Eric Schlosser ’81, the author and journalist best known for his 2001 book Fast Food Nation, returned to the New York Times best-sellers list last week with another investigative work of nonfiction. This time, Schlosser set his sights on America’s nuclear arsenal in Command and Control: Nuclear Weapons, the Damascus Accident, and the Illusion of Safety.
The “Damascus accident” in the book’s title — a fatal 1980 mishap at a nuclear-missile silo in rural Arkansas — is a central thread, but just one of several incidents that Schlosser highlights in his 640-page historical chronicle, drawn from archival research and interviews. “By a miracle of information management, Schlosser has synthesized a huge archive of material, including government reports, scientific papers, and a substantial historical and polemical literature on nukes, and transformed it into a crisp narrative covering more than fifty years of scientific and political change,” Louis Menand wrote in The New Yorker. Other reviewers have called Schlosser’s accounts “deeply unsettling” (Men’s Journal) and “disquieting but riveting” (The New York Times).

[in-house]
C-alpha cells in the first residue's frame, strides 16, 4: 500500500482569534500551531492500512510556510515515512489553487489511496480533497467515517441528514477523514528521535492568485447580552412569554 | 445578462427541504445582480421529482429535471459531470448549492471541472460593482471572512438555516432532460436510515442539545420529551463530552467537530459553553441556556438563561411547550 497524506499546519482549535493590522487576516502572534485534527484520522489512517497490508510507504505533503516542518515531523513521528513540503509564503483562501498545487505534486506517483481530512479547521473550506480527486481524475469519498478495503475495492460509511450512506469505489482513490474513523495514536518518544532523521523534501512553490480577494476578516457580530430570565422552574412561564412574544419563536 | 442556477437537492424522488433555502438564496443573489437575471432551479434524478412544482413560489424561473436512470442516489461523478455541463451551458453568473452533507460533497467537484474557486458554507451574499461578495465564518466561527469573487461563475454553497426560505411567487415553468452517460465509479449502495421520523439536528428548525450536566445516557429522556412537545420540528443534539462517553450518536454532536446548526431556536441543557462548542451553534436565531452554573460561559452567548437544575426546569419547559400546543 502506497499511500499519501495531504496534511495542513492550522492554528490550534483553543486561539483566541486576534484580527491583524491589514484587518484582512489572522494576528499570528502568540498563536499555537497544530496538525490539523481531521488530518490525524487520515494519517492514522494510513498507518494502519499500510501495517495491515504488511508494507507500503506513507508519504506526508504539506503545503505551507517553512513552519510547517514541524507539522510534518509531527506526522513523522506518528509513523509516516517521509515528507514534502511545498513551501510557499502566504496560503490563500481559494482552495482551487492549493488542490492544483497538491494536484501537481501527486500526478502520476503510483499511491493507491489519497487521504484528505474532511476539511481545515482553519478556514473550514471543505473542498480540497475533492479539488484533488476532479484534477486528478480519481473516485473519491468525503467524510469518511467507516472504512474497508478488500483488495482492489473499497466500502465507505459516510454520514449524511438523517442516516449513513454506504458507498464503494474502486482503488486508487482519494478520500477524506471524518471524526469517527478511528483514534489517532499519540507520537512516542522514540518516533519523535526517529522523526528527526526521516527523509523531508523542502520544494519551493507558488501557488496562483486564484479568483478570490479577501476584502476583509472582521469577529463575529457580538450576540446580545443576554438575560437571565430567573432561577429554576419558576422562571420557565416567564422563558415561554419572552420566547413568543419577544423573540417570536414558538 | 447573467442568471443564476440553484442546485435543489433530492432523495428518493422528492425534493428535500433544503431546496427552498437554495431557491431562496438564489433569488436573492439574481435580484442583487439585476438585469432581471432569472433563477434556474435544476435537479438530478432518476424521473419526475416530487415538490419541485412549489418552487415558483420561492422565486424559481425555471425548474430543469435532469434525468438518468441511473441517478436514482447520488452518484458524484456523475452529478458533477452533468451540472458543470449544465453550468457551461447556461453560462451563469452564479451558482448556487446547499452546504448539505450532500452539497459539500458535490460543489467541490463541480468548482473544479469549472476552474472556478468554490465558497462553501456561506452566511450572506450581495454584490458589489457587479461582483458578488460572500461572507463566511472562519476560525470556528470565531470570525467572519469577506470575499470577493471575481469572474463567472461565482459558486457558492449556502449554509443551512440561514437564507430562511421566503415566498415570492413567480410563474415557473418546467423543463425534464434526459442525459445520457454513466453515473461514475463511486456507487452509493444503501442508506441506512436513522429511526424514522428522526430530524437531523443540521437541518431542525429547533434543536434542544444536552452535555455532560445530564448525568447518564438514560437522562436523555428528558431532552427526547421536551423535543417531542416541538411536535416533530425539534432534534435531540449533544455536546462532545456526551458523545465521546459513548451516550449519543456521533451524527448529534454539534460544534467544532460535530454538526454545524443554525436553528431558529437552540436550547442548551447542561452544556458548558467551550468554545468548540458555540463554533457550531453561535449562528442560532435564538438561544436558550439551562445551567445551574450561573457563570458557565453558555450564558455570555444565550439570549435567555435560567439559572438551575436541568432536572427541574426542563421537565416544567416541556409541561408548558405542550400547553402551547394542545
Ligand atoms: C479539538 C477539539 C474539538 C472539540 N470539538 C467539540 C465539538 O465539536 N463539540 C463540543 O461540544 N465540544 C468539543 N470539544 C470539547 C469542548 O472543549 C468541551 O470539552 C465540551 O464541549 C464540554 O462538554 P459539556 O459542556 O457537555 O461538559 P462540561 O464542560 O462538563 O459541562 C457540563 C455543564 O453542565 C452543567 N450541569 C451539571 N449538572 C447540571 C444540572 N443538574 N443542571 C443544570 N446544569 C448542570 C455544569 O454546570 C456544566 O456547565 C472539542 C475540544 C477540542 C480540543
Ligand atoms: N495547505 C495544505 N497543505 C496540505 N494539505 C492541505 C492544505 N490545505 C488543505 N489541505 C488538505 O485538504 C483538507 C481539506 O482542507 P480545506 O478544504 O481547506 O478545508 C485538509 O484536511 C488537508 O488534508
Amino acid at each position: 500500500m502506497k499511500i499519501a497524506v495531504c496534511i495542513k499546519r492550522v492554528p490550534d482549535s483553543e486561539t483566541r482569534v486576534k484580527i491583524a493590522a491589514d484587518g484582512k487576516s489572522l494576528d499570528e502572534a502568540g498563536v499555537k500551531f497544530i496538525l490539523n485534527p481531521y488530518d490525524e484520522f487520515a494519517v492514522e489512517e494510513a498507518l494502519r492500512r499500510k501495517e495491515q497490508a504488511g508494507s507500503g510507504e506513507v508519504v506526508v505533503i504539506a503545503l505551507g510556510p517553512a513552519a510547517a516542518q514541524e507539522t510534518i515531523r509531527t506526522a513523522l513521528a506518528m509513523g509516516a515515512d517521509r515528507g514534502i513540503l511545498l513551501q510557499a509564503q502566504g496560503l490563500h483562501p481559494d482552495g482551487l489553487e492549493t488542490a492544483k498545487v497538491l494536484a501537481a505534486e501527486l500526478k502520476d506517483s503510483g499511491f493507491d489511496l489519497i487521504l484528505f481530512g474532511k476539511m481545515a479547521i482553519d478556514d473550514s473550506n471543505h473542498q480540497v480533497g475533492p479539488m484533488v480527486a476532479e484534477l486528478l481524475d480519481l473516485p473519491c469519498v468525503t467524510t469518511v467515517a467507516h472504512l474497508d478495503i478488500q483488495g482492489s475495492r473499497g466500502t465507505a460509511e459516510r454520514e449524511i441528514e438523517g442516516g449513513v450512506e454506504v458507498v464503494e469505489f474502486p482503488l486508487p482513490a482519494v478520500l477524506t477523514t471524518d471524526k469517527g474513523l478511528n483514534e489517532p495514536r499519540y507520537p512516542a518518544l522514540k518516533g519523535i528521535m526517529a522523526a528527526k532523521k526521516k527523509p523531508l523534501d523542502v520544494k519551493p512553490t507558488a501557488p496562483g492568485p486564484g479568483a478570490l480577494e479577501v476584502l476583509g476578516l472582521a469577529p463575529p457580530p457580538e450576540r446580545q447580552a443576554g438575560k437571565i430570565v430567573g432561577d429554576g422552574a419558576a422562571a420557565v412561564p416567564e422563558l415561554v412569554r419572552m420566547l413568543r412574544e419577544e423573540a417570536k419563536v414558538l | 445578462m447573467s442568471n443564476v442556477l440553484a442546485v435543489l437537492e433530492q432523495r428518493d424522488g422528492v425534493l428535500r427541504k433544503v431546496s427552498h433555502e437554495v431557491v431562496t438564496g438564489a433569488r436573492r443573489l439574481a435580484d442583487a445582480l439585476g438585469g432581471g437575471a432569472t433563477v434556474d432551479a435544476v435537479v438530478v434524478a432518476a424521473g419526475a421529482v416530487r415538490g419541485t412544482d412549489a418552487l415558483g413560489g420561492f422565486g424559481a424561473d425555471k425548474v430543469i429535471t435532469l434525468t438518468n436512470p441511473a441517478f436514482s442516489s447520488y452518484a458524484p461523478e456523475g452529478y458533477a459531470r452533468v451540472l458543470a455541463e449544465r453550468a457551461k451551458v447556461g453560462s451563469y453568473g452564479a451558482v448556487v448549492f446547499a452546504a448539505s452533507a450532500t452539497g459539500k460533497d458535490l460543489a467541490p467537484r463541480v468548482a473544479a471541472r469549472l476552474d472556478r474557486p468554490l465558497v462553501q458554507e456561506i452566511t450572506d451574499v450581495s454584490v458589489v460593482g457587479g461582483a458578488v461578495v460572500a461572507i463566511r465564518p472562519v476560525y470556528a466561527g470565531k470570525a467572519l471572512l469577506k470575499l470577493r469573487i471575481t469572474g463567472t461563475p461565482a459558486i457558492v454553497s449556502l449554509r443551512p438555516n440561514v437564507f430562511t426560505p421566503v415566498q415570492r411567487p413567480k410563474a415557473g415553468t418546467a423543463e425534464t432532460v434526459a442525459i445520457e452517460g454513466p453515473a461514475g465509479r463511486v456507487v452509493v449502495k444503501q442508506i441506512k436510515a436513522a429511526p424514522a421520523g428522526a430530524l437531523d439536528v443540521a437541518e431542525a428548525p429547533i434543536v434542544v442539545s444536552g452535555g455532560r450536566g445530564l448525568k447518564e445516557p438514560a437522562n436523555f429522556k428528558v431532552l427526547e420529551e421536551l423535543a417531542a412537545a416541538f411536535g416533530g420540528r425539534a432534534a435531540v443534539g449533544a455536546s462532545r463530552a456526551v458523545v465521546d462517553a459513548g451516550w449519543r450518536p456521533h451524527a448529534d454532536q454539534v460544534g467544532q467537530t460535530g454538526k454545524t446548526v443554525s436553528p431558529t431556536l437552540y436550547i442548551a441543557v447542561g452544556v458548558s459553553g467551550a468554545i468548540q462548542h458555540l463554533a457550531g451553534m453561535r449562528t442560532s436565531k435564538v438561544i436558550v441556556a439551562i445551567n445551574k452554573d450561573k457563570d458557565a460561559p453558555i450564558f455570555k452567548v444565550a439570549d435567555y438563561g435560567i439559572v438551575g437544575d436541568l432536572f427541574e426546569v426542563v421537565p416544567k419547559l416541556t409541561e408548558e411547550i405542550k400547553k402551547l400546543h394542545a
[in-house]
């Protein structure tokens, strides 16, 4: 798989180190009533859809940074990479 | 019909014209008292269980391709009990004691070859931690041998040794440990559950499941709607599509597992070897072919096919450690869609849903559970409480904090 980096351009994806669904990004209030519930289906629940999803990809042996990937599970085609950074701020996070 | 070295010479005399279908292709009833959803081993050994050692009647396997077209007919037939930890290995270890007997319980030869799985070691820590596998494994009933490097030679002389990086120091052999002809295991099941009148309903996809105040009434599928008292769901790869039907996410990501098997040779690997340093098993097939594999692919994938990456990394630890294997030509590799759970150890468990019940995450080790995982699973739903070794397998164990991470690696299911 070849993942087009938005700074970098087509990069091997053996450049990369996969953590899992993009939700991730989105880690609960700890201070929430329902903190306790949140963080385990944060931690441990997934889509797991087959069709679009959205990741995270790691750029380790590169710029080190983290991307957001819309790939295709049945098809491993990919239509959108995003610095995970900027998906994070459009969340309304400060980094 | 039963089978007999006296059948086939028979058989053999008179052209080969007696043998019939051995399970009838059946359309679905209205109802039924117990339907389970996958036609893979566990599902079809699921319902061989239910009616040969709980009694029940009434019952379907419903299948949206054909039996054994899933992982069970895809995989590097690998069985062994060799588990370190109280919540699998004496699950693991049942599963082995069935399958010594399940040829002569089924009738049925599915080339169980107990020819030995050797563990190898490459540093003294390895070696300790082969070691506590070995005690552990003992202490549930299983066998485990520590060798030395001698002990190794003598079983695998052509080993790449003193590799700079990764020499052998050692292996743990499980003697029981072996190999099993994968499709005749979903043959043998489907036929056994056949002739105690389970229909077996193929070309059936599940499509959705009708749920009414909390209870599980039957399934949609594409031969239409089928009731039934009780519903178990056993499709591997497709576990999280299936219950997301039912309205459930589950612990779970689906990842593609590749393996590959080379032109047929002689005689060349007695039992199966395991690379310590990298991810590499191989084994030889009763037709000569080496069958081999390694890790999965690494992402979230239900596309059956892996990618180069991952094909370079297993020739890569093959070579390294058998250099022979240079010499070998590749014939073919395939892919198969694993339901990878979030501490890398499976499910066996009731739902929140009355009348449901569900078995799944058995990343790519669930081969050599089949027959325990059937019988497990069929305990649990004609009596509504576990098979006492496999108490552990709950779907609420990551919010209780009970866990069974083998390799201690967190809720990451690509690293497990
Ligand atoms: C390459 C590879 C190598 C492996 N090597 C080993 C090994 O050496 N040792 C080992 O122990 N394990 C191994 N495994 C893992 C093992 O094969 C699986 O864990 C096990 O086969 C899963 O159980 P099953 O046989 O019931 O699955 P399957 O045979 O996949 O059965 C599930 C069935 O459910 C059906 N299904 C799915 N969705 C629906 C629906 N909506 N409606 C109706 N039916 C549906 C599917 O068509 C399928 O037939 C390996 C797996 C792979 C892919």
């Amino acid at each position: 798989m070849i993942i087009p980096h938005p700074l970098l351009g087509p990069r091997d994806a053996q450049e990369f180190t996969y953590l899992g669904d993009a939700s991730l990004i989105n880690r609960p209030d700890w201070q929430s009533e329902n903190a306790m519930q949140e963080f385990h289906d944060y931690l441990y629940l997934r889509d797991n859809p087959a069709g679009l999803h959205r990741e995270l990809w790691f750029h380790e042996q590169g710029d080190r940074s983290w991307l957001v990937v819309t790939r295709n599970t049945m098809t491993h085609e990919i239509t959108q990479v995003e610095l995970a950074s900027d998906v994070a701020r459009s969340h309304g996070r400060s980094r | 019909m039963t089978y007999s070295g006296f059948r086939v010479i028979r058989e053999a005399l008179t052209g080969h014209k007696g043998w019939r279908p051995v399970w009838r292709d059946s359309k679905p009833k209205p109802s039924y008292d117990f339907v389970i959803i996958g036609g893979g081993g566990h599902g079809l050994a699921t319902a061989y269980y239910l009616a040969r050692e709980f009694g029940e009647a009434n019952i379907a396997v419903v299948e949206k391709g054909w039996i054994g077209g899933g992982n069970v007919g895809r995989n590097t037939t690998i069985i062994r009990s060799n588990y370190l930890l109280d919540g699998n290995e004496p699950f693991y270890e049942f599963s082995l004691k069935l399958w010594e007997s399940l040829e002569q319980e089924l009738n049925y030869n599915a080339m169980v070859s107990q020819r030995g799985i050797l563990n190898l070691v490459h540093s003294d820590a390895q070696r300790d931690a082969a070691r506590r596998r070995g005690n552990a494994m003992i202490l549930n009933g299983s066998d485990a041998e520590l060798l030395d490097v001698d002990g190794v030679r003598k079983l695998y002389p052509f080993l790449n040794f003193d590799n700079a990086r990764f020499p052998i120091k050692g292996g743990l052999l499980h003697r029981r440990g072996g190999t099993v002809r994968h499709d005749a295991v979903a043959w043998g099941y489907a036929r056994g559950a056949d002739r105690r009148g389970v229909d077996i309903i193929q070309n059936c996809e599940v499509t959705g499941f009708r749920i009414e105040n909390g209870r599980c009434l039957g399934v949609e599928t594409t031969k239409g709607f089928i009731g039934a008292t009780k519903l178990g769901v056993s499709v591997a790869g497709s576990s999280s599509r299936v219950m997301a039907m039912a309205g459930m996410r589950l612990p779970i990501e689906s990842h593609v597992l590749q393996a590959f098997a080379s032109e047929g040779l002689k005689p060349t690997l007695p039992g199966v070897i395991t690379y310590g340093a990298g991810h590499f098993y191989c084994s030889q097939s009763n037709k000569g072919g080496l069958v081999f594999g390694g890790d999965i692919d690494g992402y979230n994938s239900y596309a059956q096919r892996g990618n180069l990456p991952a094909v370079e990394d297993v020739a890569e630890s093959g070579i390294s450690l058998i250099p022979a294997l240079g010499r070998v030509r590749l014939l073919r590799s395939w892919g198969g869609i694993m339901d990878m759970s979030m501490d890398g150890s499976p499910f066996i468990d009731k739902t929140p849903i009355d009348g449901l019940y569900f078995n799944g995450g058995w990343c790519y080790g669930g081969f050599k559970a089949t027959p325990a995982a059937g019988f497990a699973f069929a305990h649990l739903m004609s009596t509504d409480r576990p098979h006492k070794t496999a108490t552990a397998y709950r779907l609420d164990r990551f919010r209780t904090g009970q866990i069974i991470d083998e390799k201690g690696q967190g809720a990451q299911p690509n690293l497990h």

Schlosser, a history major at Princeton, told CBS News that the threat of accidental detonation remains, both in the United States and in other nations: “Our controls and our systems are superior to that of any other nation, but when you look at the long list of accidents and near-misses that we’ve had, despite our expertise, it gives you enormous pause about other countries like Pakistan, India, [and] North Korea having nuclear weapons.”
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